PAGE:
Credit spreads are up this month but of more note maybe is that they are actually down over the last year. Yes, despite repeated warnings of recession, all the doom and gloom about the yield curve, the Fed’s aggressive rate hikes, and a few bank failures, this measure of credit market stress is actually better than it was a year ago. Maybe we should just tune out all the macro commentary, stop fretting about every economic report and pay attention to the market. Probably a good idea and despite writing every week, what I actually try to do.
The economic data was generally better than expected last week with some exceptions. The NY Fed’s Empire State survey fell back into negative territory after last month’s bounce. The Leading Economic indicators were also negative for the 13th straight month, something normally associated with recession. That indicator may prove prescient again but the rest of the data shows no indication that it will be proven correct imminently.
Indeed, when you look at the totality of the economic data over the last year there’s not a lot that looks dire. Real disposable personal income is up 4% year-over-year and real personal consumption is up 1.9%. That leads to the rise in the personal savings rate from 3.8% to today’s 5.1%. Rising real incomes, rising consumption, and rising savings sounds like a pretty combination because, well, it is.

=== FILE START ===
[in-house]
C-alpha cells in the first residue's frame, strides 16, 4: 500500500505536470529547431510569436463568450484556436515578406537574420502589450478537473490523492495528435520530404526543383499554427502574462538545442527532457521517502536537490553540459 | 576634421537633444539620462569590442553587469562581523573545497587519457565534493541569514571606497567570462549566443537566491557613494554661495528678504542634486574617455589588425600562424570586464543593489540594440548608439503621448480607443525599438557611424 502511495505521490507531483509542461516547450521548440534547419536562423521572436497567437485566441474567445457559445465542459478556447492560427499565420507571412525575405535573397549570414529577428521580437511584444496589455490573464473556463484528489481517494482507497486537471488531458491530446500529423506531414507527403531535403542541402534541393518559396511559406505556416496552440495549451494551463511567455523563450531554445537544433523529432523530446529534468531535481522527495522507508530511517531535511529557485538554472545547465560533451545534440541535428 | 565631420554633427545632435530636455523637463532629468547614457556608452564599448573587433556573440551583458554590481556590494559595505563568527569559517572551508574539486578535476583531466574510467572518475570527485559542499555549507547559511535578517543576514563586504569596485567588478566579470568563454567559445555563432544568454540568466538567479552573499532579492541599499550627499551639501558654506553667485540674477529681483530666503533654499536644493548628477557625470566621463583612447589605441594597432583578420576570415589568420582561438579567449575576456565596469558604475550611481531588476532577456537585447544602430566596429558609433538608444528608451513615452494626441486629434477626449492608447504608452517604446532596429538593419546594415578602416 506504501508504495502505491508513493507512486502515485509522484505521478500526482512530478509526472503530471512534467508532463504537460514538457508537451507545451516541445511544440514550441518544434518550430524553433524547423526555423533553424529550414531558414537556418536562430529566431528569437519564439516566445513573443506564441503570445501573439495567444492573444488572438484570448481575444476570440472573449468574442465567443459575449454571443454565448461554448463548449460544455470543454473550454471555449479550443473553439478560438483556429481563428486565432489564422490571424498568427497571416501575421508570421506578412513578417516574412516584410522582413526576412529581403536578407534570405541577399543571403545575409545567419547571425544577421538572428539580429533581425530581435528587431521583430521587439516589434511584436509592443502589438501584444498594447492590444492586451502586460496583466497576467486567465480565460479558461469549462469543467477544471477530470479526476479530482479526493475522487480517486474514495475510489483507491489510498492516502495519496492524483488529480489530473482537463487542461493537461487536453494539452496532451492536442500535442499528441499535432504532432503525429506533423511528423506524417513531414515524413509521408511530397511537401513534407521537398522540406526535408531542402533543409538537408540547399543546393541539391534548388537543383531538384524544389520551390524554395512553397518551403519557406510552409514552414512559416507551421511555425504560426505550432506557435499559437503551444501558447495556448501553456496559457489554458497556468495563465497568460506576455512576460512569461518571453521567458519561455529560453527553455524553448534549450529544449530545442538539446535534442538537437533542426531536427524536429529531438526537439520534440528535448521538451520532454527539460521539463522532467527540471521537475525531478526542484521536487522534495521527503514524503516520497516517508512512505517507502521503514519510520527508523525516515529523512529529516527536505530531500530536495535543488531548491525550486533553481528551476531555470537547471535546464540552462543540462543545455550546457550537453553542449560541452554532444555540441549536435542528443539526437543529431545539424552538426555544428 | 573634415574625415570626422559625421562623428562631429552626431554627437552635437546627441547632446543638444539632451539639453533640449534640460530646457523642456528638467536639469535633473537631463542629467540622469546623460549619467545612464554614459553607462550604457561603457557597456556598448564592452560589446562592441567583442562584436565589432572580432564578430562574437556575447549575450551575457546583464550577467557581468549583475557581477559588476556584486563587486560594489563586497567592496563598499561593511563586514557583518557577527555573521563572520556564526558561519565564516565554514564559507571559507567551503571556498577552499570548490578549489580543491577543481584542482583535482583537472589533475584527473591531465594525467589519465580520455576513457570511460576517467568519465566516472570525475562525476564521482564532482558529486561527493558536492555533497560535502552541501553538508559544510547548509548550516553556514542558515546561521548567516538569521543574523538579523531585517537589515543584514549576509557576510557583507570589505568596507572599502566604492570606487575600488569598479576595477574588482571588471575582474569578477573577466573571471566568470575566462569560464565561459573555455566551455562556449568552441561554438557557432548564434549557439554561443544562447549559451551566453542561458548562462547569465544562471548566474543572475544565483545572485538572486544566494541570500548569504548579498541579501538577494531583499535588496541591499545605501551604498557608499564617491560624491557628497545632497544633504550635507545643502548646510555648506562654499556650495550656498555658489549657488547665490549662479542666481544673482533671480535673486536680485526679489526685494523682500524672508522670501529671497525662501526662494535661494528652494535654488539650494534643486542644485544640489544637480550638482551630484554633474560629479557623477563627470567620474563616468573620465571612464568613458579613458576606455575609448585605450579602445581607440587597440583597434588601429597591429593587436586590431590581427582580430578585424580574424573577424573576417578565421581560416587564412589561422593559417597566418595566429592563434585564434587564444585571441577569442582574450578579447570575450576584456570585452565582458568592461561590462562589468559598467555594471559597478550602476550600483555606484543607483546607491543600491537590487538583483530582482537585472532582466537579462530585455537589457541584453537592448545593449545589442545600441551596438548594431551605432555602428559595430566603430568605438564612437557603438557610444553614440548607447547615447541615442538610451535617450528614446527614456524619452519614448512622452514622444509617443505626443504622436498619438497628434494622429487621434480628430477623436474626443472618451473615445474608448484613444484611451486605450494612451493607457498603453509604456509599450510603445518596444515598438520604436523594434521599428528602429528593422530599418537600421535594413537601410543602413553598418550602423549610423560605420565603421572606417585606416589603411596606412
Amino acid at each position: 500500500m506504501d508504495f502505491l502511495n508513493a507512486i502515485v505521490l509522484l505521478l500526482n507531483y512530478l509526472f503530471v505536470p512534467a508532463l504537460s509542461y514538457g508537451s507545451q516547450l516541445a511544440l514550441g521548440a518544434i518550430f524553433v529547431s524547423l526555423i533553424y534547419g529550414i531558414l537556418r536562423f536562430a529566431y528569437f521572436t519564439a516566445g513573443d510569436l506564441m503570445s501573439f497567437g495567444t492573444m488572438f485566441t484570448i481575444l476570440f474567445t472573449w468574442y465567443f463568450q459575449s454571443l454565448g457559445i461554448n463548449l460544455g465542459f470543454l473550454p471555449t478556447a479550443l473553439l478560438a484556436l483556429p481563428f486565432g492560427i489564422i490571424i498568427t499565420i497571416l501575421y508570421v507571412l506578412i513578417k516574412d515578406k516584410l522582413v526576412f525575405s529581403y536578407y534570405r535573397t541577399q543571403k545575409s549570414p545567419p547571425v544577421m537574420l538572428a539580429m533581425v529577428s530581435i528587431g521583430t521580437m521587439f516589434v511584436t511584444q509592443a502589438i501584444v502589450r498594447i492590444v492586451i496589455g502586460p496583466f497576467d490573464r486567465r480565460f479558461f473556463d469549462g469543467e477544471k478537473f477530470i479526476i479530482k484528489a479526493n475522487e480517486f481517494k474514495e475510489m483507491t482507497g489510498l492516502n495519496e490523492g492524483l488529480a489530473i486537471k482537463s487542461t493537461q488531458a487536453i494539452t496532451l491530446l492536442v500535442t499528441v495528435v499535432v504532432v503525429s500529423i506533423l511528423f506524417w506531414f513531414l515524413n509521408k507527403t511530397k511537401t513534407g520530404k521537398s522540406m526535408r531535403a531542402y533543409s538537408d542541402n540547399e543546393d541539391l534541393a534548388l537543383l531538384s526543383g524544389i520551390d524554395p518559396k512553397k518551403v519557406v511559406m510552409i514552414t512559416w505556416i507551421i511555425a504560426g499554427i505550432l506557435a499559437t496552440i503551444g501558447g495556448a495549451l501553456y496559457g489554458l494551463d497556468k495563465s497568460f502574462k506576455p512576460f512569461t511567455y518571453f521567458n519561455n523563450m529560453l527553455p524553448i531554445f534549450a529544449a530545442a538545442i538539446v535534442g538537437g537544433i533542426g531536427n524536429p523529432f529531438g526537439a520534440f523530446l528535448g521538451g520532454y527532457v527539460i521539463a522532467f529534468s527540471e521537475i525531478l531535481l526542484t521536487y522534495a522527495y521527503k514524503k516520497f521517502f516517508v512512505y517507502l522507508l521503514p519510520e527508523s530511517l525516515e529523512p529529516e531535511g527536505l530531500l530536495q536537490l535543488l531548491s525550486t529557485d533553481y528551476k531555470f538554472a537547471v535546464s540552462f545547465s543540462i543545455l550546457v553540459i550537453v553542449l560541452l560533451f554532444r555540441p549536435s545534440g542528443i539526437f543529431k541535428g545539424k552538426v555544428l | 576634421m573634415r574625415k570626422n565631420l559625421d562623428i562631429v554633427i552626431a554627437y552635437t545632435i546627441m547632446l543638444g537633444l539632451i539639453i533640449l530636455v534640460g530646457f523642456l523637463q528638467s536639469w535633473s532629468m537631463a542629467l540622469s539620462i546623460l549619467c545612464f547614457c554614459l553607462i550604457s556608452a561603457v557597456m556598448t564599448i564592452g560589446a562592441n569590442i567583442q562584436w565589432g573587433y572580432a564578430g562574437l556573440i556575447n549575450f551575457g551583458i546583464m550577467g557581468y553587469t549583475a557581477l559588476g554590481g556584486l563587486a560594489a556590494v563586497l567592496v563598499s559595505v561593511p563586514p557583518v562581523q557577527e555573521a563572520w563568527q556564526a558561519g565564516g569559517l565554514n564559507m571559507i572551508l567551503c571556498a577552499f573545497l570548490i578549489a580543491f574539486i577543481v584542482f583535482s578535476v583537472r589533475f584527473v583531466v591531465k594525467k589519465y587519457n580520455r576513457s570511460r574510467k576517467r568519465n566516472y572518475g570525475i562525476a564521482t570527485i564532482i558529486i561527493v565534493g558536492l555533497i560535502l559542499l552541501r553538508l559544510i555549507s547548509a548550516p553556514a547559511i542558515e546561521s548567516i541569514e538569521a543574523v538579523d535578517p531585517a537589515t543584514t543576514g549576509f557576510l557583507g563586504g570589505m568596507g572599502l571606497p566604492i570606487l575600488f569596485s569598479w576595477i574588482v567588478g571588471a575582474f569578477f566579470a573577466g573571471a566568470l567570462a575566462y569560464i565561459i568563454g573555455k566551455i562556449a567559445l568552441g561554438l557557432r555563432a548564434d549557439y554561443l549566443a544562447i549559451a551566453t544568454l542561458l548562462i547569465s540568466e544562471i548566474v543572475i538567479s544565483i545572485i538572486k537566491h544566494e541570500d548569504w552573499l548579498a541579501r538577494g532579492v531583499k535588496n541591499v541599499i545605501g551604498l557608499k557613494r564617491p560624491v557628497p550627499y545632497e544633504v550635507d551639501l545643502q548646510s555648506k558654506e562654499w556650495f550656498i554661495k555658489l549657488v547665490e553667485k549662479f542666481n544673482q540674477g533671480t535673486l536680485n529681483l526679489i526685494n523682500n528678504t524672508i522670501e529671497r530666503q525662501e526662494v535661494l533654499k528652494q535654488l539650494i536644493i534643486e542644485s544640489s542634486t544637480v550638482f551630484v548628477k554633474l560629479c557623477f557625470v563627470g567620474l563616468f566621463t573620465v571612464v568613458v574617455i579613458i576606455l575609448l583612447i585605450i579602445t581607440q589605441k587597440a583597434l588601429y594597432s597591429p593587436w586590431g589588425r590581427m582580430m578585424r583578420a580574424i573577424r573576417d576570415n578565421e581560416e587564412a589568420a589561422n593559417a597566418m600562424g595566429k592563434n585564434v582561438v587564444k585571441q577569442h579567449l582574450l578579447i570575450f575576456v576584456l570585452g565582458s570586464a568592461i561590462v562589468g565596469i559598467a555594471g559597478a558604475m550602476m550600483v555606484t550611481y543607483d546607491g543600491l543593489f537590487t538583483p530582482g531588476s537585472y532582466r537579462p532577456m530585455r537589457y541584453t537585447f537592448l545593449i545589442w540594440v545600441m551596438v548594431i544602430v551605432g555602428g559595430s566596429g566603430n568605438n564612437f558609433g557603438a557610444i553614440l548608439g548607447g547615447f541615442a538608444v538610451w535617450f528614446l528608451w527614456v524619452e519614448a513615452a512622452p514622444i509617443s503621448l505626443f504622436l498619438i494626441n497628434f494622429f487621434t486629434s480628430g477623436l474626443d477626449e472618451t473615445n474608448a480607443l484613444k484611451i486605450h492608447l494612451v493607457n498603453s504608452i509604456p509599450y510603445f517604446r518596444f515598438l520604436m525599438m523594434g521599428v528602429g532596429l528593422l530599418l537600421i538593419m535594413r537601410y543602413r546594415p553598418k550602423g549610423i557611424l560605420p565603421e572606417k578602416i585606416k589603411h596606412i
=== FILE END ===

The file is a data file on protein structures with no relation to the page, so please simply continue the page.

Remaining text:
That doesn’t mean we won’t have a recession eventually but given the actual economic situation, the negativity around the economy of the last year – or more – seems wildly misplaced. I don’t have a favorable view of most of our economic policies right now – and haven’t for some time – but I am constantly amazed at how resilient the US economy is. Maybe we should just give the American workers, entrepreneurs, and business people a little more credit and wonder at their ability to overcome all the hurdles placed before them by the political class. It really is incredible how well businesses have managed through the COVID era.
The debt ceiling debate is political and the consequences will be political. We can only assume that cooler heads will prevail and our debts will be paid. The consequences of not doing so, of actually withholding payments to debt holders, are unthinkable.
One is rarely surprised when expecting the least from our elected officials – although rock bottom does seem to get lower every year – so I don’t expect much to come of this. We will not be balancing the budget this year. We won’t be cutting or raising taxes, getting rid of any regulations, or passing out fewer subsidies to favored industries. But I don’t think we’ll be defaulting either.
Our fiscal issues are deep and bipartisan in origin. We need to have a healthy discussion about our taxing and spending priorities. But that isn’t what the debt ceiling is about. It is solely about scoring political points and that applies to both sides. It isn’t serious this time and it never has been which is why we keep having these standoffs. But they always end, usually with some kind of compromise that accomplishes little but allows each side to claim victory. And this one will too.